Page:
child playing on an iPad at a table

Raising Generation Alpha to be Resilient

In this world of overexposure, constant stimulation and unlimited access, how do we raise happy and healthy children? How can we set healthy boundaries in their worlds, when so much of their world is outside of our reality?

Generation Alphas are the ones most of us are raising now. With birth years ranging from mid 2010’s to mid 2020’s, they are the children of us millennials and older GenZs. Developmentally speaking, these little ones face more challenges than any previous generation. It is estimated that by 2025, there will be more than 2 billion Alphas, the largest cohort of any generation in history. It is important for us, as parents of this group, to understand the struggles so we can effectively combat the stressors and raise effective children.

Alphas are the generation of exposure. This is the cohort of social media, TikTok, and cyberbullying. This is the age group of FOMO and Fortnite and constant access to communication without ever having to see a human being in real life. These kids have AirPods and AI and have days where they may talk to Siri and Alexa more than their parents. Never before has a generation been so shaped by technology, and never before have parents been required to navigate so many outside influences. 

So how do we navigate? How do we keep our kids from worshiping at the alter of technology? How do we combat a culture and society where technology is integral to daily life?

Here are a few ideas:
1. Build a stable foundation: The single most common factor in resilient children is a stable and consistent relationship with at least one adult/caregiver. It makes sense, right? We want our children to be kind, respectful, stable adults, so we have to model kind, respectful, stable adulthood. Healthy parent/child relationship buffer children from adverse events and model effective coping skills which children can adopt and implement.

2. Let them fail: Resiliency is the toughness we want our kids to possess… the ability to get back up after being knocked down, the grit to continue when things get tough. Clinical psychologist Jordan Peterson says this in regards to letting children fail: “If you’re going to make your kids tough, which they better be if they’re going to survive in the world, you can’t interfere when they’re doing dangerous things carefully.” This is one of my favorite concepts to explore with parents in therapy. Many times our instinct as parents is to protect our children and try and make their life comfortable and easy. But what if we flip our perspective, and look at that buffering as a failure. If the goal of parenting is to raise them to leave us, how will they ever be ready to leave us and live independently if we never let them experience a challenge? If we never let them try something difficult? If we never let them walk through stressful situations or complicated relationships? Effective parenting is a balance of implementing healthy boundaries and allowing space for mistakes to be made.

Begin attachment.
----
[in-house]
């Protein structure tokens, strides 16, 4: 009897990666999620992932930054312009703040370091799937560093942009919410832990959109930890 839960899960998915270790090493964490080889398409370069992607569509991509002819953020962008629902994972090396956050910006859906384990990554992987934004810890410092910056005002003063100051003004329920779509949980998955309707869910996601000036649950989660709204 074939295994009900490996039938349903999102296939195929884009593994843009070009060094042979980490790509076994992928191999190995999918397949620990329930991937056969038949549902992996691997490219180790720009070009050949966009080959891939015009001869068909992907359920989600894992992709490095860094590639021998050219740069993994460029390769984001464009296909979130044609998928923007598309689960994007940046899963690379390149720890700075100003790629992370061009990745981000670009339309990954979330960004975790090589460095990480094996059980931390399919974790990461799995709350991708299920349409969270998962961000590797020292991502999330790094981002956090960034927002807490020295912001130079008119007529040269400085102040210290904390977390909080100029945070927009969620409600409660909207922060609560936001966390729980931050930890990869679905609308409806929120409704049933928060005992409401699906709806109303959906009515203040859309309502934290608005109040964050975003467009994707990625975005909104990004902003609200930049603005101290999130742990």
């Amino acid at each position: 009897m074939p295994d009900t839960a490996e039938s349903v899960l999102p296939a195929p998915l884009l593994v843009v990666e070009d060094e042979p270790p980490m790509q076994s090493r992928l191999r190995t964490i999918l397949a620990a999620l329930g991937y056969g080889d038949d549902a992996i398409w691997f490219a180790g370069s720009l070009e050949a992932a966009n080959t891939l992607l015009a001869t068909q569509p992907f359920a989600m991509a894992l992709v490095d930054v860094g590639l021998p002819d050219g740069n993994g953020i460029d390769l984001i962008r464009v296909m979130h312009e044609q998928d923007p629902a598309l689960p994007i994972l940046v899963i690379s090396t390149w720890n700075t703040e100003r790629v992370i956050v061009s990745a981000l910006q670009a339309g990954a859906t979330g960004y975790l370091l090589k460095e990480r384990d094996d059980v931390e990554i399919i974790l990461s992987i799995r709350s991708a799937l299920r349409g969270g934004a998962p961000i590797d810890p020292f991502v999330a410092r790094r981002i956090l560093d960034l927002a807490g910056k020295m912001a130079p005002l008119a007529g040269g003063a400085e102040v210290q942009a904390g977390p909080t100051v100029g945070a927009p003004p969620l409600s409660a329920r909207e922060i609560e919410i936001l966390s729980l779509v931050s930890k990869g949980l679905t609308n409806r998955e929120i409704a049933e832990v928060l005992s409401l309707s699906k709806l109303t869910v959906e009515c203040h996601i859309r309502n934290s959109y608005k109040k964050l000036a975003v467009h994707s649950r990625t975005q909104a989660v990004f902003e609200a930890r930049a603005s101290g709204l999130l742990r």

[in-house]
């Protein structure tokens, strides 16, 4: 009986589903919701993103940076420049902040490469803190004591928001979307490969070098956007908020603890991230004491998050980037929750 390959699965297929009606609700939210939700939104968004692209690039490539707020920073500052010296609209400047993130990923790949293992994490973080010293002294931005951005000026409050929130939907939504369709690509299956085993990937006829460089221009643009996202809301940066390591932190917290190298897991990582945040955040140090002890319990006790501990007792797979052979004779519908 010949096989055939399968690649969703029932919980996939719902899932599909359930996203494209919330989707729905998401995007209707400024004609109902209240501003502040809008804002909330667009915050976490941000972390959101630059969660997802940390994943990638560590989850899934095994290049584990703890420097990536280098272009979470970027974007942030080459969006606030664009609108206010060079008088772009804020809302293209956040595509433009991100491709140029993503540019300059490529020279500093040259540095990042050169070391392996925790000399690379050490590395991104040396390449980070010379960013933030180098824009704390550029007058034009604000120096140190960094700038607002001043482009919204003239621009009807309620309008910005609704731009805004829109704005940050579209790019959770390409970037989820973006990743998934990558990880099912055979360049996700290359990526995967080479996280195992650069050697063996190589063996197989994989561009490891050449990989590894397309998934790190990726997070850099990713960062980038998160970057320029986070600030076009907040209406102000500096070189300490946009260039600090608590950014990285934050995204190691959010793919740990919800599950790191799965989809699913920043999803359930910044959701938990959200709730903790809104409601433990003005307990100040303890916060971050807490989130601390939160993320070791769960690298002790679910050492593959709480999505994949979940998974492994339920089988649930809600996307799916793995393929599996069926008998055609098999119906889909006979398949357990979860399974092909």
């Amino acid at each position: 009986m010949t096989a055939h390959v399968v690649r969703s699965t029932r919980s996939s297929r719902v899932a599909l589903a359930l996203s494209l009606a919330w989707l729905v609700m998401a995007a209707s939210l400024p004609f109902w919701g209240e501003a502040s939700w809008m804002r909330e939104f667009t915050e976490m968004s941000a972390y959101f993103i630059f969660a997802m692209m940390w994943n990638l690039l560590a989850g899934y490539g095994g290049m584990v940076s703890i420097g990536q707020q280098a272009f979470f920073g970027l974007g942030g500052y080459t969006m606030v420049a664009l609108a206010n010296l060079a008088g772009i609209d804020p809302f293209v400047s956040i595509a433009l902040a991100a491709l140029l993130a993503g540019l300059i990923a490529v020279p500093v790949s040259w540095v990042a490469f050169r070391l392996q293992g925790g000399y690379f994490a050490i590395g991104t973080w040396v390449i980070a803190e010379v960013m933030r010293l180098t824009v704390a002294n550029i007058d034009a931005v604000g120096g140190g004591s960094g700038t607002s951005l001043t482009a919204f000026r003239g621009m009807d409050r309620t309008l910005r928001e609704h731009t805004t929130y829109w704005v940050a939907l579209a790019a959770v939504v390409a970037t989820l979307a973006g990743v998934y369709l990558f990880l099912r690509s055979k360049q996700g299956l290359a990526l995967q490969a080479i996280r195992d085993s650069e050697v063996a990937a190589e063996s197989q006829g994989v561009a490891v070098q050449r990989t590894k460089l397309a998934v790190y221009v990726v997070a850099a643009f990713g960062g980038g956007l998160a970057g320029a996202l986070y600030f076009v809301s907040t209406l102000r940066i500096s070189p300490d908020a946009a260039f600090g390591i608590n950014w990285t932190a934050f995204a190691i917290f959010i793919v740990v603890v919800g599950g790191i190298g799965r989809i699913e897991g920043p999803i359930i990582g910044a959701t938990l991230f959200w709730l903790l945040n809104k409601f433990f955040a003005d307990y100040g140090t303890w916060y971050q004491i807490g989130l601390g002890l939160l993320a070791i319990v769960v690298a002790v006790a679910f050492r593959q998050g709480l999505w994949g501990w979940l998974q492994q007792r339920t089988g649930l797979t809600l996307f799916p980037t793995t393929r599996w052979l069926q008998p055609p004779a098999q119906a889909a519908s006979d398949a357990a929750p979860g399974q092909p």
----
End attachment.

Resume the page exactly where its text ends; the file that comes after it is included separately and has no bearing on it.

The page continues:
Technology and resiliency in generation alpha

“Through tablets and smartphones and gaming connections, there are entire worlds that our children inhabit where we parents never may step foot.”

-Ally Bayard, LPC-S, CAS

3. Teach them how to ask for help: Learning coping skills for challenges or adverse events is important. With a full “toolbox” of strategies to manage various emotions, people can learn to bounce back from uncomfortable or upsetting events. This is what we often work on in counseling. We explore emotions, identify patterns, and learn coping skills to manage our feelings, decisions, and relationships. Alphas face a new challenge, though, of constant access. Constant access to information, to internet strangers, and to peers. Through tablets and smartphones and gaming connections, there are entire worlds that our children inhabit where we parents never may step foot. For this reason, it is important that we teach our children how to ask for help; how to invite us in to these worlds. Because while we may never “see” these online worlds they are a part of, the digital communities are real, as are the challenges our children experience in them.